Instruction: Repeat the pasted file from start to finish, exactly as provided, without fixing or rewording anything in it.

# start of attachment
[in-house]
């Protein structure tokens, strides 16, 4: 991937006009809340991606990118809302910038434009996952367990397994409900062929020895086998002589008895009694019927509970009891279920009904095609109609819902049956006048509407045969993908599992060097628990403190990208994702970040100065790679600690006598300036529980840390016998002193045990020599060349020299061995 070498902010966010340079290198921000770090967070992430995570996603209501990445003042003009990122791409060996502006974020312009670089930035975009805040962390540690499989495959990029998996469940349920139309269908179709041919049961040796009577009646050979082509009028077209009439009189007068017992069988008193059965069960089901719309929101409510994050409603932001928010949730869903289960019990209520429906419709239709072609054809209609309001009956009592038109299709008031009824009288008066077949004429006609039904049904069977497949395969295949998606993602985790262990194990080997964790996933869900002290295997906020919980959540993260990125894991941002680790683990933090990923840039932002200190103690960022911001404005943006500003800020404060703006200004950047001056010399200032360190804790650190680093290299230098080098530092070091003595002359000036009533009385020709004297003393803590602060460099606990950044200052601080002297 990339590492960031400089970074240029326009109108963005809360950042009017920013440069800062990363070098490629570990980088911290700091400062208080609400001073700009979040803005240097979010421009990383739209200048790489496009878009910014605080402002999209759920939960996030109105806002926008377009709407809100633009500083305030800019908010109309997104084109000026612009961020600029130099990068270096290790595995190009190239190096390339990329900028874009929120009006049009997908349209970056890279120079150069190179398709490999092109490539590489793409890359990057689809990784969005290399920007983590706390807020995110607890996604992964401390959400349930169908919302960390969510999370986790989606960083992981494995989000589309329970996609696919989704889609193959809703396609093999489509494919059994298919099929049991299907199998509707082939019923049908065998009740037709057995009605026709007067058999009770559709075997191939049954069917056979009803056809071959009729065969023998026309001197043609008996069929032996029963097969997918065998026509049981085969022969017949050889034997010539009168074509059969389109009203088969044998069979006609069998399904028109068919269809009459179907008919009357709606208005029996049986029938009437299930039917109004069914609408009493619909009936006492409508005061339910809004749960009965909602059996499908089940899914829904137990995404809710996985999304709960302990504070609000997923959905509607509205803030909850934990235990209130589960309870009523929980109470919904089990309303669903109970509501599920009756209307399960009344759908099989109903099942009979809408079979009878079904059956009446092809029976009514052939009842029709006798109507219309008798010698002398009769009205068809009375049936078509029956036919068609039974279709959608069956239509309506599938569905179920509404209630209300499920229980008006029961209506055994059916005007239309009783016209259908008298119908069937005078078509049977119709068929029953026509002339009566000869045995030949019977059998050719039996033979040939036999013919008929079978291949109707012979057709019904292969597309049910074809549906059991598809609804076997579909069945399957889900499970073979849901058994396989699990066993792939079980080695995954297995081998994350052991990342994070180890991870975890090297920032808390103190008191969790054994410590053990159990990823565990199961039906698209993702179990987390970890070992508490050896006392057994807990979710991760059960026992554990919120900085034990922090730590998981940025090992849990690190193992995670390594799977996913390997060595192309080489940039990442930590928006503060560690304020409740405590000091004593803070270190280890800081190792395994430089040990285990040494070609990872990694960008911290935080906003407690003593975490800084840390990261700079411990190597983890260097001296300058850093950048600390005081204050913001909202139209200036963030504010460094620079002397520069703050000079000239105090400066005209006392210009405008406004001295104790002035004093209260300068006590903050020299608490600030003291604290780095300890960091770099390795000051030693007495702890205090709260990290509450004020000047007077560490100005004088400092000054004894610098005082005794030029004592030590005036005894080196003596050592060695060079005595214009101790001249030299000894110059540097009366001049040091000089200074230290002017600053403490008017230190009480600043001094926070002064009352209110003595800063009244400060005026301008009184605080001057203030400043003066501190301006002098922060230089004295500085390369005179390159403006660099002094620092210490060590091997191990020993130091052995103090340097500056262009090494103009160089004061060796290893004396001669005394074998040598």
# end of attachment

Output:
[in-house]
């Protein structure tokens, strides 16, 4: 991937006009809340991606990118809302910038434009996952367990397994409900062929020895086998002589008895009694019927509970009891279920009904095609109609819902049956006048509407045969993908599992060097628990403190990208994702970040100065790679600690006598300036529980840390016998002193045990020599060349020299061995 070498902010966010340079290198921000770090967070992430995570996603209501990445003042003009990122791409060996502006974020312009670089930035975009805040962390540690499989495959990029998996469940349920139309269908179709041919049961040796009577009646050979082509009028077209009439009189007068017992069988008193059965069960089901719309929101409510994050409603932001928010949730869903289960019990209520429906419709239709072609054809209609309001009956009592038109299709008031009824009288008066077949004429006609039904049904069977497949395969295949998606993602985790262990194990080997964790996933869900002290295997906020919980959540993260990125894991941002680790683990933090990923840039932002200190103690960022911001404005943006500003800020404060703006200004950047001056010399200032360190804790650190680093290299230098080098530092070091003595002359000036009533009385020709004297003393803590602060460099606990950044200052601080002297 990339590492960031400089970074240029326009109108963005809360950042009017920013440069800062990363070098490629570990980088911290700091400062208080609400001073700009979040803005240097979010421009990383739209200048790489496009878009910014605080402002999209759920939960996030109105806002926008377009709407809100633009500083305030800019908010109309997104084109000026612009961020600029130099990068270096290790595995190009190239190096390339990329900028874009929120009006049009997908349209970056890279120079150069190179398709490999092109490539590489793409890359990057689809990784969005290399920007983590706390807020995110607890996604992964401390959400349930169908919302960390969510999370986790989606960083992981494995989000589309329970996609696919989704889609193959809703396609093999489509494919059994298919099929049991299907199998509707082939019923049908065998009740037709057995009605026709007067058999009770559709075997191939049954069917056979009803056809071959009729065969023998026309001197043609008996069929032996029963097969997918065998026509049981085969022969017949050889034997010539009168074509059969389109009203088969044998069979006609069998399904028109068919269809009459179907008919009357709606208005029996049986029938009437299930039917109004069914609408009493619909009936006492409508005061339910809004749960009965909602059996499908089940899914829904137990995404809710996985999304709960302990504070609000997923959905509607509205803030909850934990235990209130589960309870009523929980109470919904089990309303669903109970509501599920009756209307399960009344759908099989109903099942009979809408079979009878079904059956009446092809029976009514052939009842029709006798109507219309008798010698002398009769009205068809009375049936078509029956036919068609039974279709959608069956239509309506599938569905179920509404209630209300499920229980008006029961209506055994059916005007239309009783016209259908008298119908069937005078078509049977119709068929029953026509002339009566000869045995030949019977059998050719039996033979040939036999013919008929079978291949109707012979057709019904292969597309049910074809549906059991598809609804076997579909069945399957889900499970073979849901058994396989699990066993792939079980080695995954297995081998994350052991990342994070180890991870975890090297920032808390103190008191969790054994410590053990159990990823565990199961039906698209993702179990987390970890070992508490050896006392057994807990979710991760059960026992554990919120900085034990922090730590998981940025090992849990690190193992995670390594799977996913390997060595192309080489940039990442930590928006503060560690304020409740405590000091004593803070270190280890800081190792395994430089040990285990040494070609990872990694960008911290935080906003407690003593975490800084840390990261700079411990190597983890260097001296300058850093950048600390005081204050913001909202139209200036963030504010460094620079002397520069703050000079000239105090400066005209006392210009405008406004001295104790002035004093209260300068006590903050020299608490600030003291604290780095300890960091770099390795000051030693007495702890205090709260990290509450004020000047007077560490100005004088400092000054004894610098005082005794030029004592030590005036005894080196003596050592060695060079005595214009101790001249030299000894110059540097009366001049040091000089200074230290002017600053403490008017230190009480600043001094926070002064009352209110003595800063009244400060005026301008009184605080001057203030400043003066501190301006002098922060230089004295500085390369005179390159403006660099002094620092210490060590091997191990020993130091052995103090340097500056262009090494103009160089004061060796290893004396001669005394074998040598």